A question that I often receive is what about Oracle in the cloud? Because their license politics is far from virtualization friendly. The good news is that the policy is very clear in terms of cloud ;
Microsoft Azure – count one Azure CPU Core as equivalent to one Oracle Processor license.
The ugly thing is that since the end of January, the following statement was added ;
When counting Oracle Processor license requirements in Authorized Cloud Environments, the Oracle Processor Core Factor Table is not applicable.
Today’s post is to take a look at the licensing and how the current model (of 2017) impacts Azure customers.
Continue reading “Azure : Oracle Licensing changes in 2017”
This week I met a customer who described the following situation to me…
Where, to be honest, I was a it flabbergasted as I could not imagine this being true. So I read up on the matter, to see where this could possibly come from.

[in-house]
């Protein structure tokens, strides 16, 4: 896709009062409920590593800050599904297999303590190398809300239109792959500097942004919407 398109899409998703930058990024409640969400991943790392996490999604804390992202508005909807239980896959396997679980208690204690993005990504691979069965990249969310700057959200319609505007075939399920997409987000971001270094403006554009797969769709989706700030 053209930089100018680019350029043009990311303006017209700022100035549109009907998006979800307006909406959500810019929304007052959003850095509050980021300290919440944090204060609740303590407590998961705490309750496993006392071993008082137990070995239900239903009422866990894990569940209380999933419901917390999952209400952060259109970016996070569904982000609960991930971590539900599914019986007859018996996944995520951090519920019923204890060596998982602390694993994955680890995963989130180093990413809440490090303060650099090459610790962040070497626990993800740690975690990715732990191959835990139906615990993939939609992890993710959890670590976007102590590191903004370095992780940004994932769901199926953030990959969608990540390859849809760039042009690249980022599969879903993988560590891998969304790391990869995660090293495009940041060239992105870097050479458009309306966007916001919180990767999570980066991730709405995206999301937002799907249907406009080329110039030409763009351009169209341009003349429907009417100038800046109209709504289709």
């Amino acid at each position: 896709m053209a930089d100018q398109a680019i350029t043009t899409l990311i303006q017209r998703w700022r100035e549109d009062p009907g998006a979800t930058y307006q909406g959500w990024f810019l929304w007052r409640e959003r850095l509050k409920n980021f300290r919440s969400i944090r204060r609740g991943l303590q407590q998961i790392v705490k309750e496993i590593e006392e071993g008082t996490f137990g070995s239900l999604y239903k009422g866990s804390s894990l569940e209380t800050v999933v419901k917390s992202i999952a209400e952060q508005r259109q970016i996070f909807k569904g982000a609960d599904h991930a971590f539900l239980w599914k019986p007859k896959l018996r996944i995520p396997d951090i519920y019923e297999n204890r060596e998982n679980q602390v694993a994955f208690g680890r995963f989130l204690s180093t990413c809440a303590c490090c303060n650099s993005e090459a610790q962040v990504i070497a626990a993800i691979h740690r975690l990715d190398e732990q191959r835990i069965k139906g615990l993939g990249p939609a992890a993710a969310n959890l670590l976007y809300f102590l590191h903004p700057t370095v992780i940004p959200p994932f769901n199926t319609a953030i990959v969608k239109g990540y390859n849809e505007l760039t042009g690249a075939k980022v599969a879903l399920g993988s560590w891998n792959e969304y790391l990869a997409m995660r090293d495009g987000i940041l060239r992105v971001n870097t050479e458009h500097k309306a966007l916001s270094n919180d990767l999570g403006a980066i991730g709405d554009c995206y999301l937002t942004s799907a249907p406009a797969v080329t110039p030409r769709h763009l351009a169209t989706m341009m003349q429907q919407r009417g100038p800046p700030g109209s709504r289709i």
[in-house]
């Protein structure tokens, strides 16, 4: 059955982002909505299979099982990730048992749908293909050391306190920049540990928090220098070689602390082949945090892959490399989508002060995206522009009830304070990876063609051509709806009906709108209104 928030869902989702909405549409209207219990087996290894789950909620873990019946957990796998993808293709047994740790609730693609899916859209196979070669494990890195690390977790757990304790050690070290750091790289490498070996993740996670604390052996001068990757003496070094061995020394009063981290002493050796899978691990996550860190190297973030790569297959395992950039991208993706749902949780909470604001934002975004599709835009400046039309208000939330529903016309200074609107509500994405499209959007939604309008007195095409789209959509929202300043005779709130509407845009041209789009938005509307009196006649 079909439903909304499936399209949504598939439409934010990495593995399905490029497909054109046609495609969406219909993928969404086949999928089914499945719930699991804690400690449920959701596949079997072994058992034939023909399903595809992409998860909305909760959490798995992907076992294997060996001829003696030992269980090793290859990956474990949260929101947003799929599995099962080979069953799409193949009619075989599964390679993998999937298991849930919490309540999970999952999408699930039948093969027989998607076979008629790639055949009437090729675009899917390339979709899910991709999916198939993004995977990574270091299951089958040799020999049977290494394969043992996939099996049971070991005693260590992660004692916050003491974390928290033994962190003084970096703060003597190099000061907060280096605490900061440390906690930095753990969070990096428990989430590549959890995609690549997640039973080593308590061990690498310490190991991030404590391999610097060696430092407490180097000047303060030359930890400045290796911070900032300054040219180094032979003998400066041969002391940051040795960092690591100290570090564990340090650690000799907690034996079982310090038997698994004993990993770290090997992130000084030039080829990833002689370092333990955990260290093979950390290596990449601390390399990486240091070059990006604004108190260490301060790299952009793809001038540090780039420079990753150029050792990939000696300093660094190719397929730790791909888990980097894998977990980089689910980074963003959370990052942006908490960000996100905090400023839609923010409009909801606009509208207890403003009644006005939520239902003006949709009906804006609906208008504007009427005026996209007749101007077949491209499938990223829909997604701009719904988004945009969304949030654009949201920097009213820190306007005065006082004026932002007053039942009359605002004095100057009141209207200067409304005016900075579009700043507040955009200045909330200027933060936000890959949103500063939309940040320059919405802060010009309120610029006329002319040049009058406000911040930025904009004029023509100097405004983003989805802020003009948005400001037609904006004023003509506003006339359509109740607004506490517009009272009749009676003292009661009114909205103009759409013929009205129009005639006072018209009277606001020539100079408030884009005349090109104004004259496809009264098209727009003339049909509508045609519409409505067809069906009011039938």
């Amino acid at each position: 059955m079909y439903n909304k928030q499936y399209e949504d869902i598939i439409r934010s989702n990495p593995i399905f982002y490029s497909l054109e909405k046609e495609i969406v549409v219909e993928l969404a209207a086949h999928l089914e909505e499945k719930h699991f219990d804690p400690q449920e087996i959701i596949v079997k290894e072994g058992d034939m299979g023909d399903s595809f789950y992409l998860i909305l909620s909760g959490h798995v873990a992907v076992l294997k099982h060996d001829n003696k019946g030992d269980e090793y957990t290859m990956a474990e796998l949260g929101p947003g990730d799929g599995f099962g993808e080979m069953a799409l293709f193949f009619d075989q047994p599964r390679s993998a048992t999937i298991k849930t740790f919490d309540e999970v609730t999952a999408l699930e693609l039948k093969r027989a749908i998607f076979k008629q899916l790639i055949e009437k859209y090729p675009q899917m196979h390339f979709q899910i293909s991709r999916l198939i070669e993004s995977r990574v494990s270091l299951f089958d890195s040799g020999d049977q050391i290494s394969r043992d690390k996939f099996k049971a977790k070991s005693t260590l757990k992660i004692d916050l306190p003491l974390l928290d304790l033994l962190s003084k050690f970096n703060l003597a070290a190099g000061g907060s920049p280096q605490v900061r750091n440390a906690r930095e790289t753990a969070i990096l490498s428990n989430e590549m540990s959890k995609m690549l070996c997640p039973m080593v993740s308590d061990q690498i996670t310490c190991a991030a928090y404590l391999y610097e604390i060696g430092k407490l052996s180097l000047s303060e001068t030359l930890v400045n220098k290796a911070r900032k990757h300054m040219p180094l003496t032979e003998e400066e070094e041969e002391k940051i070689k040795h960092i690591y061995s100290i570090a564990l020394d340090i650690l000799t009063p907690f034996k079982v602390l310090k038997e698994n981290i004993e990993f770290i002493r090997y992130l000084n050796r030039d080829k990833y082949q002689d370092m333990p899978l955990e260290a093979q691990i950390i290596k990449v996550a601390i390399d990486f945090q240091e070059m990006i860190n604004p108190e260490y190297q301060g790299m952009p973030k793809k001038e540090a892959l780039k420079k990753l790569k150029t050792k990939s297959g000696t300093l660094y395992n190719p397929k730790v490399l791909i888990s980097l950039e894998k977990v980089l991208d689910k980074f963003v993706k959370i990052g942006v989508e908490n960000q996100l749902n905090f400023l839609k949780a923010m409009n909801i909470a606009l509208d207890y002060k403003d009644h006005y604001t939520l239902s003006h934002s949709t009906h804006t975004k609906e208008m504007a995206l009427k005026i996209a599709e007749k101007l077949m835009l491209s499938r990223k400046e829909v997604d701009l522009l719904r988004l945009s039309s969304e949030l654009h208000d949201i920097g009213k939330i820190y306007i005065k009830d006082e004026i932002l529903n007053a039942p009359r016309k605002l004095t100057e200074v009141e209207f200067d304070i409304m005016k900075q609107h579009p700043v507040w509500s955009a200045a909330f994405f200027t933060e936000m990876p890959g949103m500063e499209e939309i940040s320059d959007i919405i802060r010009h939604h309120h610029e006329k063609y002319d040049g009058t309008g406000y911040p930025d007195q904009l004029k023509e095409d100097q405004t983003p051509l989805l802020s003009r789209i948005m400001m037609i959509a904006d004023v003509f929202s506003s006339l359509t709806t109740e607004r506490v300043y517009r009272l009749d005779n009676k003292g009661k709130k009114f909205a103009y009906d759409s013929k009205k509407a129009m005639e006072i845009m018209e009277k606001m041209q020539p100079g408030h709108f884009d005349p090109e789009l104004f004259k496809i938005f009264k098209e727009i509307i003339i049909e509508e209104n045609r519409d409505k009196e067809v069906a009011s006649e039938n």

Over the course of the last years, I’ve been in contact with licensing way too much. Though in the end, this can really make a lot of difference in euros/dollars/… And that is what matters to the business!
Update (31 Oct 2019) : https://cloudblogs.microsoft.com/sqlserver/2019/10/30/new-high-availability-and-disaster-recovery-benefits-for-sql-server/
All things I’m going to say during this post use the following posts as foundation ;
Continue reading “MSSQL : What should I know about licensing HA/DR scenario’s in the cloud?”
As some of you might have already noticed, my blog content is published under the Creative Commons Attribution license. I’m a true believer of the Open Source community and the Creative Commons licenses follow this vision for published content. For those who don’t (fully) know how these licenses work, check out the following slideset.